Wylie, Service diverge on issues in 49th District race

Incumbent touts her long political resume

By Lauren Dake, Columbian Political Writer

Published:

 

49th Legislative District, Position 1

Sharon Wylie

Age: 65.

City: Vancouver.

Occupation: State legislator.

Party affiliation: Democrat.

Endorsements: NARAL Pro-Choice; Sierra Club; Clark County Association of Realtors; Washington Council of Sheriffs and Police Chiefs; Planned Parenthood NW.

Total funds raised: $65,199.

Campaign website: www.sharonfor49th.com.

Anson Service

Age: 41.

City: Vancouver.

Occupation: Mental health clinic director, licensed mental health counselor.

Party affiliation: Republican.

Endorsements: Gun Owners Action League of Washington; Human Life PAC; Pacific Security owner AJ Gomez; Robert Service; Stephen Mosier.

Total funds raised: $8,213.

Campaign website: www.electansonservice.com.

Sharon Wylie

Age: 65.

City: Vancouver.

Occupation: State legislator.

Party affiliation: Democrat.

Endorsements: NARAL Pro-Choice; Sierra Club; Clark County Association of Realtors; Washington Council of Sheriffs and Police Chiefs; Planned Parenthood NW.

Total funds raised: $65,199.

Campaign website: www.sharonfor49th.com.

Anson Service

Age: 41.

City: Vancouver.

Occupation: Mental health clinic director, licensed mental health counselor.

Party affiliation: Republican.

Endorsements: Gun Owners Action League of Washington; Human Life PAC; Pacific Security owner AJ Gomez; Robert Service; Stephen Mosier.

Total funds raised: $8,213.

Campaign website: www.electansonservice.com.

The sales tax exemption for Oregonians and certain other nonresidents is one of the issues Rep. Sharon Wylie, D-Vancouver, could “argue from both directions.”

For her, it’s the perfect example of dilemmas lawmakers face. For her opponent, Republican Anson Service, “it’s probably his favorite topic of all time.”

They both believe the exemption helps local businesses and should continue to exist.

That’s largely where the common ground between the two candidates ends.

Wylie points to her long political résumé — once a lobbyist and a former lawmaker in Oregon and now the 49th District incumbent — as an asset.

“I was once Clark County’s lobbyist and I don’t consider lobbying a dirty word,” Wylie said at a recent candidate forum. “I represented the citizens of Clark County to the Legislature and I know the process.”

Wylie said she’s proud of the work she’s done scrutinizing the state’s tax breaks. She’s become a vocal proponent for pressuring the federal government to figure out a way to tax internet sales, saying states and local governments are hemorrhaging money without any action.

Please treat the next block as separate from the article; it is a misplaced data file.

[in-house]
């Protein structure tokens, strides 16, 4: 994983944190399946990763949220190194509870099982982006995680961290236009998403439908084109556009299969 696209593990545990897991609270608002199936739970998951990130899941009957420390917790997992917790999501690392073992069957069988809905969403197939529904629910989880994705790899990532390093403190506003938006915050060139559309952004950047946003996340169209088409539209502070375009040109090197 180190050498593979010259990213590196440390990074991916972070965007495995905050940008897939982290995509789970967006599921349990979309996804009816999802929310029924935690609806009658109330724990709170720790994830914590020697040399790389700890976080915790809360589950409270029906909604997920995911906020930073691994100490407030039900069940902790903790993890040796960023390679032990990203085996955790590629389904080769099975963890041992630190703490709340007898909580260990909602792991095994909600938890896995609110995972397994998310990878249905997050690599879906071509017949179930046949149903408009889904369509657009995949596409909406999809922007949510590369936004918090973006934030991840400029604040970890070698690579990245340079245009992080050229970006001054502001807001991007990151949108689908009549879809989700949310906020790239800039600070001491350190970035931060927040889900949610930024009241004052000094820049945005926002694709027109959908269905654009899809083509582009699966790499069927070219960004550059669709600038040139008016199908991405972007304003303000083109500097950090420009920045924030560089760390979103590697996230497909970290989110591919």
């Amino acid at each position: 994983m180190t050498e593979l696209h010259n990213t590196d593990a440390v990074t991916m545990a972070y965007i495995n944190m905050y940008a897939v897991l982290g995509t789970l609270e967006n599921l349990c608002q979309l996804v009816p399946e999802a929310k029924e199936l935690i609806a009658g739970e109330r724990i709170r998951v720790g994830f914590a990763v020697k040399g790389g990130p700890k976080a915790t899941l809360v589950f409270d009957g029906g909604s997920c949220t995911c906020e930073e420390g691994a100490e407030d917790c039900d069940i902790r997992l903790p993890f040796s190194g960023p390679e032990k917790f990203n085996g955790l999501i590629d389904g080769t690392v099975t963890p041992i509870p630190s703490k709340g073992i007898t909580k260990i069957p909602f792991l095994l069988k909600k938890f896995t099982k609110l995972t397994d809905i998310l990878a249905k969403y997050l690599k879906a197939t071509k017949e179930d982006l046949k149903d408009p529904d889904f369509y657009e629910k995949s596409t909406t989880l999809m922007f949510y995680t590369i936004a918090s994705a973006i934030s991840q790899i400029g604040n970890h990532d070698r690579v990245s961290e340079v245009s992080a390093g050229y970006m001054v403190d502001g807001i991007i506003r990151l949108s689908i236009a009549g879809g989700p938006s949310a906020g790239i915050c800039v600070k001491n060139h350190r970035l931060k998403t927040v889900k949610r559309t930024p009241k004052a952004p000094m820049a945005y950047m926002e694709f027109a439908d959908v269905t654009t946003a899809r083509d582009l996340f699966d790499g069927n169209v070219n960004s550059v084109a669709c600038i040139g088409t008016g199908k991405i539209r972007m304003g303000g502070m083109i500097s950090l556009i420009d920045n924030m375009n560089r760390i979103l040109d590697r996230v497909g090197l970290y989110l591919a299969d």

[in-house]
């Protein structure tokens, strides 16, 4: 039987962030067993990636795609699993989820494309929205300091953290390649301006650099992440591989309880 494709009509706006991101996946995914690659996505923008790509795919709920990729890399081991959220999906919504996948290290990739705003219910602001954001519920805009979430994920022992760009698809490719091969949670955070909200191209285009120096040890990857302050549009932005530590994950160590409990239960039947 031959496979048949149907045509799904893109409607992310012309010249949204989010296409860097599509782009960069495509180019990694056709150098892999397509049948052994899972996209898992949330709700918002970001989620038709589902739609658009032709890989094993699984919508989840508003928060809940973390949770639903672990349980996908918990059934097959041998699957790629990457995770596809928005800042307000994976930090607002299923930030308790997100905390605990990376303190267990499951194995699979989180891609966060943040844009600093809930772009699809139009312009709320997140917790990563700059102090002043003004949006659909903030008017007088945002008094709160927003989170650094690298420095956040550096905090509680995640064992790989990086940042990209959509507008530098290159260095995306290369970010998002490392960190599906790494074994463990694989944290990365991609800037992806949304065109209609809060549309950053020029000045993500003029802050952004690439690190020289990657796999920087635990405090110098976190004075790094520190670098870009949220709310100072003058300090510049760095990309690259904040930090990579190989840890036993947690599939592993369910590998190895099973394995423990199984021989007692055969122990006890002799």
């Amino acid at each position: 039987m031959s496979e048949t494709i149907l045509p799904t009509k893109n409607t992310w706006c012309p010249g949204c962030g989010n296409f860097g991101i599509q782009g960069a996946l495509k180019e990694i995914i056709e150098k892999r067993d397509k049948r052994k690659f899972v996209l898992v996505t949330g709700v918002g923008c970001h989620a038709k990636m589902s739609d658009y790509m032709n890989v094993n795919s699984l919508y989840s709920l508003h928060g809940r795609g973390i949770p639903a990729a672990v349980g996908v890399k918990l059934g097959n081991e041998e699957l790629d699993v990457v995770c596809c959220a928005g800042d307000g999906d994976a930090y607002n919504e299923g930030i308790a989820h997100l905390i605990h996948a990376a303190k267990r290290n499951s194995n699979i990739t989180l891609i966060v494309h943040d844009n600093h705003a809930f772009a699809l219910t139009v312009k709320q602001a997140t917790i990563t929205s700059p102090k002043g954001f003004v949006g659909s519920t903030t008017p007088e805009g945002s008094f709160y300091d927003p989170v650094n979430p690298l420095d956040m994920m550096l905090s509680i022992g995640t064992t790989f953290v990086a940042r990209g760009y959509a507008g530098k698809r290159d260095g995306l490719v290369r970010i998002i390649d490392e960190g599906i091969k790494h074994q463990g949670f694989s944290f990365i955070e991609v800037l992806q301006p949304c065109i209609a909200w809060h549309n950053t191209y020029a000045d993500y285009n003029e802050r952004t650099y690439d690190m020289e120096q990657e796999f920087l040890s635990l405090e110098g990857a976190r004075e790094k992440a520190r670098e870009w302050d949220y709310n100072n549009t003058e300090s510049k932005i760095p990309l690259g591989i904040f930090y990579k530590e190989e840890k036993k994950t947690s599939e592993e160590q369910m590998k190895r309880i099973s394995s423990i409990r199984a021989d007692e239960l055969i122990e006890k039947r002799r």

Wylie is currently the vice chairwoman of the Government Accountability and Oversight Committee and sits on the House Higher Education Committee and Technology and Economic Development Committee.

“I’m proud of the work I’ve been able to do in the short time (I’ve been) in the Legislature,” she said, adding she was one of the first lawmakers to take a stand and sponsor a bill on oil train safety.

Her opponent, Service, is a licensed mental health counselor in Vancouver. He has said he’s currently working on taking the exams to become a licensed psychologist.

Service said he would like to be an approachable representative who translates wonky policy into information that is easily comprehended. Service said he prides himself on being a good communicator. Service declined requests from The Columbian to be interviewed over the phone or in person.

Previously, Service wrote he is running to stop “the pattern of our current representatives who have continually supported wasteful spending programs, such as the Columbia River Crossing TriMet light rail expansion into Vancouver.”

Service said at a recent candidate forum he would prioritize funding for the state’s public schools and fight to improve education. He said he would not be “swayed” by special interest groups who lobby lawmakers.

Service is a proponent of ensuring people have access to affordable health care and believes a key component of curbing crime in Vancouver is helping people with mental health issues. He touts fiscal conservatism and believes the state can fund its public schools without raising taxes.

When asked about public records showing that his home was in foreclosure proceedings in 2009, Service wrote in an email he was limited in what he could say by attorneys. He wrote “there was no foreclosure,” and documents appear to show he kept his home. The experience, he said, shows “there needs to be better and more effective laws on the books to protect homeowners from predatory lending practices and illegal acts by mortgage companies.”